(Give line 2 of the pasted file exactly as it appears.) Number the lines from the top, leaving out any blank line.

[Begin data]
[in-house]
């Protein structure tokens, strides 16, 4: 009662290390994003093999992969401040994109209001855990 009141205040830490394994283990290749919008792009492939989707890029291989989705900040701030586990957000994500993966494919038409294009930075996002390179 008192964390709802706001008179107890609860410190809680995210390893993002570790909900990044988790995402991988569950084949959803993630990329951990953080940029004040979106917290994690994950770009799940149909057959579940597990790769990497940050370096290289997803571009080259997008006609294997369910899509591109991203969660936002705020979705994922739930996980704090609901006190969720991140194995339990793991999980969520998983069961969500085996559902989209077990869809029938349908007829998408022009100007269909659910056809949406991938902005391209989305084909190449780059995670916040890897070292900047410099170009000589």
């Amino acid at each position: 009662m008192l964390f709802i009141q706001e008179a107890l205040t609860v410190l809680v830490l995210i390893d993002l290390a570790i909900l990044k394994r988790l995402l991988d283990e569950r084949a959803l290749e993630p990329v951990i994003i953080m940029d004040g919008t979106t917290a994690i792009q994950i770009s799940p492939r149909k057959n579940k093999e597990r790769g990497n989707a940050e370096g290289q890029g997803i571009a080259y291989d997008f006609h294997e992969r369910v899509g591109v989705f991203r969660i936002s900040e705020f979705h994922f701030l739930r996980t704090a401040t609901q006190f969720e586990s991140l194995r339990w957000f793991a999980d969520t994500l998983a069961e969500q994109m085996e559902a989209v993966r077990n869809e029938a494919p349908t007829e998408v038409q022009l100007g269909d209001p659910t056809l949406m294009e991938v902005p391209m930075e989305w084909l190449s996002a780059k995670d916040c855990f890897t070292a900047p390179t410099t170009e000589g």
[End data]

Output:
């Protein structure tokens, strides 16, 4: 009662290390994003093999992969401040994109209001855990 009141205040830490394994283990290749919008792009492939989707890029291989989705900040701030586990957000994500993966494919038409294009930075996002390179 008192964390709802706001008179107890609860410190809680995210390893993002570790909900990044988790995402991988569950084949959803993630990329951990953080940029004040979106917290994690994950770009799940149909057959579940597990790769990497940050370096290289997803571009080259997008006609294997369910899509591109991203969660936002705020979705994922739930996980704090609901006190969720991140194995339990793991999980969520998983069961969500085996559902989209077990869809029938349908007829998408022009100007269909659910056809949406991938902005391209989305084909190449780059995670916040890897070292900047410099170009000589």